Sunday, February 21, 2016

My Top Ten Reads of 2015


Call this the blog that almost didn't happen.

 I kept track of all the books I read last year like a dutiful book blogger (I read 36 by-the-by), noting which could be candidates for my Top Ten list along the way. Then in late December I actually compiled the Top Ten list, intending to write and publish this post either just before or just after the New Year.

Heh. Heh.

Best intentions, right?

Oh well. Let's get down to it, shall we? I have the same rules as I had in previous years: all styles of books are fair game because I'm not a pretentious bitch, and only one book by any given author can make the list, because I like to make equal opportunity Top Ten lists. I already reviewed some of the books that made the cut this year, and when relevant I will link to those reviews. In years past I linked to each book's kindle page but I think I will cut that part out with this end-of-year literary list. I read both electronic and dead tree books (aka paperback) and I feel like linking to ebooks only might come across as preferential. 

I don't want to tell you how or what or why to read. That's not my business, so long as you actually fucking read. This is a literary world, after all. 

And now the Top Ten list:

(10) Farewell, My Lovely by Raymond Chandler

Raymond Chandler was one of the founding fathers of noir fiction. Phillip Marlowe, the fictional PI he created is the literary godfather to all who followed him. If you've never given noir a try, give THIS one a try. If you love modern hardboiled fiction but have never explored its predecessors, fucking do so now.

(Also, if you have an hour or so to kill and are possessed of a sense of humor and a love of a well-turned line, go look at @chandlerisms on twitter. The account tweets only lines from the master's books. Lots of fun.)

(9) Mr. Penumbra's 24-Hour Bookstore by Robin Sloan

This book was so, so, so much fun. It managed to somehow be both in love with technology and Luddite-ish at the same time. I don't want to say much else, except: read this fun, fun, fun book! And check out @penumbra on twitter.

(8) The Corrections by Jonathan Franzen

I didn't want to like this book, but I did. And I wrote about it here. 

(7) Gone Girl by Gillian Flynn

My boyfriend Brandon and I both read this book early last year. It was phenomenal! Then we watched the movie. It was ok. Not phenomenal, but not horrible.

(6) The 8 by Katherine Neville

This was one of a short stack of paperbacks that Brandon pulled off one of his shelves and handed to me because he thought I might like them. And my fucking god was he right!! Holy intrigue! Reading this felt like reading one of Agatha Christie's political intrigue novels.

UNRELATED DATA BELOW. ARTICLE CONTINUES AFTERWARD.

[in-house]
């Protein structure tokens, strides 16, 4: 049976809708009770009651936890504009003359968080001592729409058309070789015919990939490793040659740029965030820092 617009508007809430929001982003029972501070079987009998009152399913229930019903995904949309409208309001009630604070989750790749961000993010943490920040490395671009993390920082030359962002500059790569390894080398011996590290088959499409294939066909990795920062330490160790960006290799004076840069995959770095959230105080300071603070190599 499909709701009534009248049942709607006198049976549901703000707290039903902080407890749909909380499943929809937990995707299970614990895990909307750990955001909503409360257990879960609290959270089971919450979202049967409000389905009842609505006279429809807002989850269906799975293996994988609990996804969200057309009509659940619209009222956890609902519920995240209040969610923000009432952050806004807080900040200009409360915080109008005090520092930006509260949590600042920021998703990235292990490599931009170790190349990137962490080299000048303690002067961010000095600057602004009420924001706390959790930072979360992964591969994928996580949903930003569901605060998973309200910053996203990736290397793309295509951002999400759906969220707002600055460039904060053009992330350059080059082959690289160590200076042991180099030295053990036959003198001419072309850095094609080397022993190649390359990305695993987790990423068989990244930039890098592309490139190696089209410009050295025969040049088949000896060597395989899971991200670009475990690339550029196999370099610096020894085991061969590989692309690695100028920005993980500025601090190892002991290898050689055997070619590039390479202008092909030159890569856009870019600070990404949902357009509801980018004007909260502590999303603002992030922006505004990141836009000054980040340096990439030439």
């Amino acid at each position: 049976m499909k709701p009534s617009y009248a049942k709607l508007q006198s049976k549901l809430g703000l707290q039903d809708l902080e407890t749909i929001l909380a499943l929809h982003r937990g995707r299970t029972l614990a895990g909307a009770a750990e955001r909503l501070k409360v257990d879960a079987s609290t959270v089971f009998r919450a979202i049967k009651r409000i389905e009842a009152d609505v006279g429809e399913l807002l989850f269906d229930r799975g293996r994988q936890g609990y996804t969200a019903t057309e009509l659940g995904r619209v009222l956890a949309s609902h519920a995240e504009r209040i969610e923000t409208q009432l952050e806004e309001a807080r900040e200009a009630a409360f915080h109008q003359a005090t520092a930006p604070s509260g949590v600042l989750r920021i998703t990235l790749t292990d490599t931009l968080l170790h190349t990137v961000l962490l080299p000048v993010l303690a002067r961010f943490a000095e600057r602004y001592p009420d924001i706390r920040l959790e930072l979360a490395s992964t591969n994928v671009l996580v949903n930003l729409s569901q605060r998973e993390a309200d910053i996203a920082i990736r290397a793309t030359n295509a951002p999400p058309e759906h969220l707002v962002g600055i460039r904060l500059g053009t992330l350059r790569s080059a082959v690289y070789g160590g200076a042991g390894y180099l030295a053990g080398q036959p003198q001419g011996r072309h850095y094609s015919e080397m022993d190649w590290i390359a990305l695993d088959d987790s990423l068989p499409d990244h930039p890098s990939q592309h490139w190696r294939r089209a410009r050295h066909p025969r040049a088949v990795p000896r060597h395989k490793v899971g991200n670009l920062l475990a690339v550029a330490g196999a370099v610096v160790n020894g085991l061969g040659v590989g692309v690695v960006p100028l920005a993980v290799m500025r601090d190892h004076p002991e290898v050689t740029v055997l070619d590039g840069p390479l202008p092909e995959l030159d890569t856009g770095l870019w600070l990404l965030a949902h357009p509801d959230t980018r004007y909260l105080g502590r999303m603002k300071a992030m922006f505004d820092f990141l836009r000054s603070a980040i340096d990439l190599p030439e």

(5) Warning Signs by Stephen White

This was another book from Brandon's short stack. It was the last book I read in 2015 and I loved it so much that so far this year I've read three more books from the same series, and I am currently reading a fourth. Yep. Love me Stephen White.

(4) The Fault in Our Stars by John Green

Please believe me when I say that I am done fangirling all over John Green. But I couldn't honestly leave this book off my list. I didn't so much READ this book as I INHALED it, in a few short hours (spread over 2 days) after which I sobbed like a little bitch. 

Reading John Green novels turns me into an emo 17-year-old. Check out an old post I wrote about how John Green writes about young girls. 

(3) The Last Call by George Wier

George Wier is an author I discovered in 2015. I started with this book, The Last Call, which is the first in a series of noir mysteries set in my town: Austin Texas! I loved it so much that I went on to read three more books in the series, and I plan to read them all!

(2) To Kill a Mockingbird and Go Set a Watchman by Harper Lee

Okay, so maybe I'm cheating a little by bundling both of Lee's books into one slot on my Top Ten list. Maybe, but I don't think so. If you buy the argument (and I do) that Watchman was the rediscovered first draft of Mockingbird, they can really be taken as different versions of the same story. Even if you don't buy that argument, Watchman is best appreciated in connection with Mockingbird.

I blogged about the pairing last summer. Take a look here. 

(1) The Great Gatsby by F. Scott Fitzgerald

Full disclosure: my reading of The Great Gatsby in 2015 was my second read-through of this novel. Like most Americans it was required reading for me in high school. But high school me HATED this book. I found it by turns boring and pretentious. I walked away from Gatsby with the impression that in it Fitzgerald celebrated the excesses of the leisured elite. That really pissed me off.

Boy was high school me thick. I completely missed the point of Gatsby. This time around, with a number of years and a TON of life experience under my belt, I found I could not merely appreciate, but actually LOVE this book. I'm so glad I gave it a second try.

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